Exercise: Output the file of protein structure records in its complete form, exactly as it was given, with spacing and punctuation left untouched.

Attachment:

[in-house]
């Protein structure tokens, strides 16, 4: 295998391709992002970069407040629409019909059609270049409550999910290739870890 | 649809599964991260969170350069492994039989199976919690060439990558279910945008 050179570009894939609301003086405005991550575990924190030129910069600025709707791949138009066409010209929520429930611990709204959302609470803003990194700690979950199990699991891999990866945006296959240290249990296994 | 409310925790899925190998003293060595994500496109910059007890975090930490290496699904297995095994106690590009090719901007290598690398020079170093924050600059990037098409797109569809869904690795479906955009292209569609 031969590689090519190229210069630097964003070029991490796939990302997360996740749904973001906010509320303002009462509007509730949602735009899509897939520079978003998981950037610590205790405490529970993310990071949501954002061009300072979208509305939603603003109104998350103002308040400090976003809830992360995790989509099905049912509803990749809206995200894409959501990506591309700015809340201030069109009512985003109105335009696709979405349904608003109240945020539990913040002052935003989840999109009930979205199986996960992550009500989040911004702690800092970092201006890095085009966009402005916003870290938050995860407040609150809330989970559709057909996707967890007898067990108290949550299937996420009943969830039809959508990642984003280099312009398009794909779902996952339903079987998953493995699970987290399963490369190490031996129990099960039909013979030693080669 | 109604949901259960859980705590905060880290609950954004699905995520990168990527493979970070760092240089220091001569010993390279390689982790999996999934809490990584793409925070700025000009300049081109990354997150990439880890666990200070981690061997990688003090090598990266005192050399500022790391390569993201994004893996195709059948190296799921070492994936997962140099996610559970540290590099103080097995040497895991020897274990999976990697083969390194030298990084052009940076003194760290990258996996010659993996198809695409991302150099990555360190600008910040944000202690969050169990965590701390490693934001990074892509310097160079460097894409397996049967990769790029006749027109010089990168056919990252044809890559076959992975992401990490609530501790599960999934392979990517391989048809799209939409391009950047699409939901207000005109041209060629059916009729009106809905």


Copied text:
[in-house]
């Protein structure tokens, strides 16, 4: 295998391709992002970069407040629409019909059609270049409550999910290739870890 | 649809599964991260969170350069492994039989199976919690060439990558279910945008 050179570009894939609301003086405005991550575990924190030129910069600025709707791949138009066409010209929520429930611990709204959302609470803003990194700690979950199990699991891999990866945006296959240290249990296994 | 409310925790899925190998003293060595994500496109910059007890975090930490290496699904297995095994106690590009090719901007290598690398020079170093924050600059990037098409797109569809869904690795479906955009292209569609 031969590689090519190229210069630097964003070029991490796939990302997360996740749904973001906010509320303002009462509007509730949602735009899509897939520079978003998981950037610590205790405490529970993310990071949501954002061009300072979208509305939603603003109104998350103002308040400090976003809830992360995790989509099905049912509803990749809206995200894409959501990506591309700015809340201030069109009512985003109105335009696709979405349904608003109240945020539990913040002052935003989840999109009930979205199986996960992550009500989040911004702690800092970092201006890095085009966009402005916003870290938050995860407040609150809330989970559709057909996707967890007898067990108290949550299937996420009943969830039809959508990642984003280099312009398009794909779902996952339903079987998953493995699970987290399963490369190490031996129990099960039909013979030693080669 | 109604949901259960859980705590905060880290609950954004699905995520990168990527493979970070760092240089220091001569010993390279390689982790999996999934809490990584793409925070700025000009300049081109990354997150990439880890666990200070981690061997990688003090090598990266005192050399500022790391390569993201994004893996195709059948190296799921070492994936997962140099996610559970540290590099103080097995040497895991020897274990999976990697083969390194030298990084052009940076003194760290990258996996010659993996198809695409991302150099990555360190600008910040944000202690969050169990965590701390490693934001990074892509310097160079460097894409397996049967990769790029006749027109010089990168056919990252044809890559076959992975992401990490609530501790599960999934392979990517391989048809799209939409391009950047699409939901207000005109041209060629059916009729009106809905």